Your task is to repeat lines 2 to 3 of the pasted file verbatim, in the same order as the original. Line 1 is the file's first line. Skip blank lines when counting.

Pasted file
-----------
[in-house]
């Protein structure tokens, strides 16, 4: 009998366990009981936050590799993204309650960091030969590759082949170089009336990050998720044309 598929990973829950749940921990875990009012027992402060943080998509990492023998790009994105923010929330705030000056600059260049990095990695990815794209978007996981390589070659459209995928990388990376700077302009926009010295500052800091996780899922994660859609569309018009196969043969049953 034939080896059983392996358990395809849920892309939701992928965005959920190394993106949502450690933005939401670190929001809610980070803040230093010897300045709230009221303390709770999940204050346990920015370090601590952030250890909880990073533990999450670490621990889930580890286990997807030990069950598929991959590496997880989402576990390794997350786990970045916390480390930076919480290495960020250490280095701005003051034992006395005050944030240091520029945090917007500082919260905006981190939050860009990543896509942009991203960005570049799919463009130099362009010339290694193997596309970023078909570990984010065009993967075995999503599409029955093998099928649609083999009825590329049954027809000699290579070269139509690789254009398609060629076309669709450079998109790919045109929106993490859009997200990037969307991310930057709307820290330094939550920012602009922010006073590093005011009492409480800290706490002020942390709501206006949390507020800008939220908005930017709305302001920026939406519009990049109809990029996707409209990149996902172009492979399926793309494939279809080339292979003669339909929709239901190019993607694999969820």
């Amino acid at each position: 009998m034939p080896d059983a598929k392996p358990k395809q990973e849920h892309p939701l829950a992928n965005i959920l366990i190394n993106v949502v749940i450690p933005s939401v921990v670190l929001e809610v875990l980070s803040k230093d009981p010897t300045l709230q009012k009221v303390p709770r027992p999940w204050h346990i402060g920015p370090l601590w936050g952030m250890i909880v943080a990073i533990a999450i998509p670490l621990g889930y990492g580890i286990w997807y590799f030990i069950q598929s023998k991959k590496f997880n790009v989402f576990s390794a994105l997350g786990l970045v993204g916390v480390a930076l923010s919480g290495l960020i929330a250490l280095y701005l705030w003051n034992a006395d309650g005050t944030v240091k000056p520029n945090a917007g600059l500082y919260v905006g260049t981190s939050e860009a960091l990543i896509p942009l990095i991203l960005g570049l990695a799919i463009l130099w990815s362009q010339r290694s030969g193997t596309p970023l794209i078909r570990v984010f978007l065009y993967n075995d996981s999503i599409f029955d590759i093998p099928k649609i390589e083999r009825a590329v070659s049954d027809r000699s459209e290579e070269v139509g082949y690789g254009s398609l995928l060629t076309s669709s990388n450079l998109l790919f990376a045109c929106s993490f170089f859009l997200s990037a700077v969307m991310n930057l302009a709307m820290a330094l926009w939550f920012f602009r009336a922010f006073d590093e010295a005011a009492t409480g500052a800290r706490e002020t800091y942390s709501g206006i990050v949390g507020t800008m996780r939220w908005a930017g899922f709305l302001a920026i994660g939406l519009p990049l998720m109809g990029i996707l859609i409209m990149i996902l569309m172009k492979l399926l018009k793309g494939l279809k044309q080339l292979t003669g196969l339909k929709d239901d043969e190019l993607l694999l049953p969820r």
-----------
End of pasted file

């Protein structure tokens, strides 16, 4: 009998366990009981936050590799993204309650960091030969590759082949170089009336990050998720044309 598929990973829950749940921990875990009012027992402060943080998509990492023998790009994105923010929330705030000056600059260049990095990695990815794209978007996981390589070659459209995928990388990376700077302009926009010295500052800091996780899922994660859609569309018009196969043969049953 034939080896059983392996358990395809849920892309939701992928965005959920190394993106949502450690933005939401670190929001809610980070803040230093010897300045709230009221303390709770999940204050346990920015370090601590952030250890909880990073533990999450670490621990889930580890286990997807030990069950598929991959590496997880989402576990390794997350786990970045916390480390930076919480290495960020250490280095701005003051034992006395005050944030240091520029945090917007500082919260905006981190939050860009990543896509942009991203960005570049799919463009130099362009010339290694193997596309970023078909570990984010065009993967075995999503599409029955093998099928649609083999009825590329049954027809000699290579070269139509690789254009398609060629076309669709450079998109790919045109929106993490859009997200990037969307991310930057709307820290330094939550920012602009922010006073590093005011009492409480800290706490002020942390709501206006949390507020800008939220908005930017709305302001920026939406519009990049109809990029996707409209990149996902172009492979399926793309494939279809080339292979003669339909929709239901190019993607694999969820």
């Amino acid at each position: 009998m034939p080896d059983a598929k392996p358990k395809q990973e849920h892309p939701l829950a992928n965005i959920l366990i190394n993106v949502v749940i450690p933005s939401v921990v670190l929001e809610v875990l980070s803040k230093d009981p010897t300045l709230q009012k009221v303390p709770r027992p999940w204050h346990i402060g920015p370090l601590w936050g952030m250890i909880v943080a990073i533990a999450i998509p670490l621990g889930y990492g580890i286990w997807y590799f030990i069950q598929s023998k991959k590496f997880n790009v989402f576990s390794a994105l997350g786990l970045v993204g916390v480390a930076l923010s919480g290495l960020i929330a250490l280095y701005l705030w003051n034992a006395d309650g005050t944030v240091k000056p520029n945090a917007g600059l500082y919260v905006g260049t981190s939050e860009a960091l990543i896509p942009l990095i991203l960005g570049l990695a799919i463009l130099w990815s362009q010339r290694s030969g193997t596309p970023l794209i078909r570990v984010f978007l065009y993967n075995d996981s999503i599409f029955d590759i093998p099928k649609i390589e083999r009825a590329v070659s049954d027809r000699s459209e290579e070269v139509g082949y690789g254009s398609l995928l060629t076309s669709s990388n450079l998109l790919f990376a045109c929106s993490f170089f859009l997200s990037a700077v969307m991310n930057l302009a709307m820290a330094l926009w939550f920012f602009r009336a922010f006073d590093e010295a005011a009492t409480g500052a800290r706490e002020t800091y942390s709501g206006i990050v949390g507020t800008m996780r939220w908005a930017g899922f709305l302001a920026i994660g939406l519009p990049l998720m109809g990029i996707l859609i409209m990149i996902l569309m172009k492979l399926l018009k793309g494939l279809k044309q080339l292979t003669g196969l339909k929709d239901d043969e190019l993607l694999l049953p969820r």